It's the birthday of award winning novelist Michael Lister. More than just a crime writer, his work transcends the stereotypes usually associated with mysteries and thrillers. Publisher's Weekly said of his prose "it ranks with the best of contemporary noir fiction", and best selling writer Michael Connelly added, "Lister takes a poet's view to the novel. His words skip on the waters of the imagination like well-polished stones."

Born and raised near the Apalachicola River in Florida's Panhandle, most of his stories are based in the region. He worked in the Florida Corrections system as a prison chaplain for many years, and this provided the fodder for his early work. His first novel in the successful John Jordan series, Power In The Blood, was well received and led to six more books in the series.

He also wrote a historical thriller series featuring Jimmy Riley, a PI from Panama City, including The Big Goodbye and The Big Beyond. Writers who have influenced his style include Ernest Hemmingway, Raymond Chandler, Walter Mosley, and Cormac McCarthy.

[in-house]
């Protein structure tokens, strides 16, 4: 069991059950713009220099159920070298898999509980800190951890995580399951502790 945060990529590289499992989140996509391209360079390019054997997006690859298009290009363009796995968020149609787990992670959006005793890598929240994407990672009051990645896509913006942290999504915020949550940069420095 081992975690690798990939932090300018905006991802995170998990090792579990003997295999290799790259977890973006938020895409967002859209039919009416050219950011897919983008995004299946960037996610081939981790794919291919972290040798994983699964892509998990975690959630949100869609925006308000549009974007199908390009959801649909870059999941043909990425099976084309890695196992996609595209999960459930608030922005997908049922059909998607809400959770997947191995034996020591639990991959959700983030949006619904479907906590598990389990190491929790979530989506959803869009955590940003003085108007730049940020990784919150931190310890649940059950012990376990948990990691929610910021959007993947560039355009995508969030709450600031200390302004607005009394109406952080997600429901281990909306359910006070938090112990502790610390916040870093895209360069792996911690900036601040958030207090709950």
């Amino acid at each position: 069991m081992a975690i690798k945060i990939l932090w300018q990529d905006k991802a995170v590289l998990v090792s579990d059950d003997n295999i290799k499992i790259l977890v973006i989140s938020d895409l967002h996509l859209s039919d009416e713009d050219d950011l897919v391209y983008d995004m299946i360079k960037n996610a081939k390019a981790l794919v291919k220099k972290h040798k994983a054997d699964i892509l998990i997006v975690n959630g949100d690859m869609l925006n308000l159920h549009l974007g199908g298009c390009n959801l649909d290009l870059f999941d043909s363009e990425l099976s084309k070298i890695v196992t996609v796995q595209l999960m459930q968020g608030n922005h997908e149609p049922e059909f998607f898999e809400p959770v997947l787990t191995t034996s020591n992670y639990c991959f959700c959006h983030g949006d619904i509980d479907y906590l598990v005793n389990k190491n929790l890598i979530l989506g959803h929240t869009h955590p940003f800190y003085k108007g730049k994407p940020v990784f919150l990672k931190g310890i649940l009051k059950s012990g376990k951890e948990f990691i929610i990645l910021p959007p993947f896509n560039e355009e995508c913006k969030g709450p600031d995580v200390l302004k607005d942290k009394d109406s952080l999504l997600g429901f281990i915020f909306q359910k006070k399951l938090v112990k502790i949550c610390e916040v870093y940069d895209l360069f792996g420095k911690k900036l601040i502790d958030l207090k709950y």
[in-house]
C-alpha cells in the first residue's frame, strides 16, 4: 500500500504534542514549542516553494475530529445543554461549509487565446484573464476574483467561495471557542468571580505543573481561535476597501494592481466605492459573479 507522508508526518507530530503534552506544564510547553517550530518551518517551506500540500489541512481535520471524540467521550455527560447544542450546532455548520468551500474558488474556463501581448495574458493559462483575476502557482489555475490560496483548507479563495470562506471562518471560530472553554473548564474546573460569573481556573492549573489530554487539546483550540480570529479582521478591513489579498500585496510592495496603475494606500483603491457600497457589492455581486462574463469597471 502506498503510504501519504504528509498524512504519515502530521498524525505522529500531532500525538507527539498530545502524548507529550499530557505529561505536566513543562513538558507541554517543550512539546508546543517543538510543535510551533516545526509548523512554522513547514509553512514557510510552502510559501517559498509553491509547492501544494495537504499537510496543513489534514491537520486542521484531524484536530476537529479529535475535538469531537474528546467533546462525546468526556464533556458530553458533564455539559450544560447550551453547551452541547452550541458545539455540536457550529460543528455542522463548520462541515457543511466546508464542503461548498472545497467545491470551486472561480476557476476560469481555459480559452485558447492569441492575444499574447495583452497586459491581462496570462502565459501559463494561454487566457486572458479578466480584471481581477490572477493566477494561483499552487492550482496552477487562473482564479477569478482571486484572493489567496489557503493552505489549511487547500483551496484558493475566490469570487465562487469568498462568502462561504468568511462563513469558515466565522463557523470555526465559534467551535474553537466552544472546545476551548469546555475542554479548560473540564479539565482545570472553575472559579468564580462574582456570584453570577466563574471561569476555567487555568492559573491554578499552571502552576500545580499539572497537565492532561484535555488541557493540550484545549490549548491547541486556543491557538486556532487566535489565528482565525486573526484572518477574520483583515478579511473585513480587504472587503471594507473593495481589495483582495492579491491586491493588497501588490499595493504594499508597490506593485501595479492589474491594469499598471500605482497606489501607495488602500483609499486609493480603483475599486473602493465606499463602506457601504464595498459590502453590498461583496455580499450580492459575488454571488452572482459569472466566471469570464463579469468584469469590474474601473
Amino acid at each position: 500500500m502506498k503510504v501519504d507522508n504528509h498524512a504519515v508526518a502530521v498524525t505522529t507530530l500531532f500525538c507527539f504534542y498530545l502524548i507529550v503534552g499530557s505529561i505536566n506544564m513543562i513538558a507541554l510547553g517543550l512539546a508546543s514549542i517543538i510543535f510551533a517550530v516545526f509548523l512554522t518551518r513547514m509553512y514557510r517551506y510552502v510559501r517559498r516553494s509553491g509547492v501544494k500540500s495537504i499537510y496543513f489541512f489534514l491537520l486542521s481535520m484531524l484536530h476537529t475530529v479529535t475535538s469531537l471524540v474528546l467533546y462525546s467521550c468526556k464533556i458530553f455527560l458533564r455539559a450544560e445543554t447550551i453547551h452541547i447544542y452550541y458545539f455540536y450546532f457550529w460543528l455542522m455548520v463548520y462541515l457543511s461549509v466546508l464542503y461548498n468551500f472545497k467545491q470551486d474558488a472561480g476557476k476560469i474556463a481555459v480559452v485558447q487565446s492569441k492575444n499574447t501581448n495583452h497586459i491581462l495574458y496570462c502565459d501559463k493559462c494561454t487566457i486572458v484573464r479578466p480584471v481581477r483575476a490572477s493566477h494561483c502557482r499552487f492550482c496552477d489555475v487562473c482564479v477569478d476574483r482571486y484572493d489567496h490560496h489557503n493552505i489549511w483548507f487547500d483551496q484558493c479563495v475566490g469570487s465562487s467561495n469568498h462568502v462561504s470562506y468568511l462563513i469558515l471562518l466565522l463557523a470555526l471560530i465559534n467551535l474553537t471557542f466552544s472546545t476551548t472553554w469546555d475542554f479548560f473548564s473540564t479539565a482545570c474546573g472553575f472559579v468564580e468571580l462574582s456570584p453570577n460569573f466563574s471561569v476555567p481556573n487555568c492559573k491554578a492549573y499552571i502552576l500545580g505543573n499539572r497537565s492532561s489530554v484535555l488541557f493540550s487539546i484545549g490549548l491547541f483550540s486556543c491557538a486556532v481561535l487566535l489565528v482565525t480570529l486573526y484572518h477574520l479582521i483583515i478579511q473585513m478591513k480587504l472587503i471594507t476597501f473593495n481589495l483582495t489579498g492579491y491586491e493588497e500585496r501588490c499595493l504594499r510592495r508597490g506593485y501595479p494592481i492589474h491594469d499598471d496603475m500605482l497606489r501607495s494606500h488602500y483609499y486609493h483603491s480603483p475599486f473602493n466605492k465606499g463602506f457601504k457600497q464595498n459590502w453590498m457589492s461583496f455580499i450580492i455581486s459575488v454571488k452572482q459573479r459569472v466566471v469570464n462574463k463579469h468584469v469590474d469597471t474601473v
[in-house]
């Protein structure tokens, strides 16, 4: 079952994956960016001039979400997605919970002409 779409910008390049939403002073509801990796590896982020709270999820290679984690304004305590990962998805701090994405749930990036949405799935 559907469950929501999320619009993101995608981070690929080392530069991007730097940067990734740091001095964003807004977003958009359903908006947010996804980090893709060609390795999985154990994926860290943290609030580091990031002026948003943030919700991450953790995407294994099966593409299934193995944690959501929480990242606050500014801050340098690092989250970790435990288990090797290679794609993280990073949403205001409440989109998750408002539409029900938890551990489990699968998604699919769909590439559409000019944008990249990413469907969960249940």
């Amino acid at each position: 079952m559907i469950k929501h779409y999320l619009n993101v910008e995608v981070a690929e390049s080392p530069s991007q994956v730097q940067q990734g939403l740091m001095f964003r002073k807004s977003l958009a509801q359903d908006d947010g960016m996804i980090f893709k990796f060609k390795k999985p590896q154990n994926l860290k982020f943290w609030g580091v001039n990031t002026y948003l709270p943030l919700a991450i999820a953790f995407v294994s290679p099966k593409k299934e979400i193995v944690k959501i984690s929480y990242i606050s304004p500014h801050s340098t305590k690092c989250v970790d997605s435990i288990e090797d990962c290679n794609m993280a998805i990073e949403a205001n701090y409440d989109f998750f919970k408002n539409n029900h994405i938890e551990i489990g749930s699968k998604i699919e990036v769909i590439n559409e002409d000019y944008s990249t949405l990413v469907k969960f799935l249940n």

Lister won the Florida Book Award for his novel, Double Exposure, in 2009. Set in the Florida panhandle, it revolves around a photographer whose camera captures a murder scene and puts him in mortal danger when the killer returns. His latest novel in the John Jordan series Innocent Blood, comes out this month.

To read my review of his chilling suspense novel Double Exposure, click here.

You can read an excellent interview with Michael Lister at Jen's Book Thoughts. And to learn more about this outstanding writer and his work, visit his website.

Sunday, February 8, 2015

Mystery History - The Petrified Forest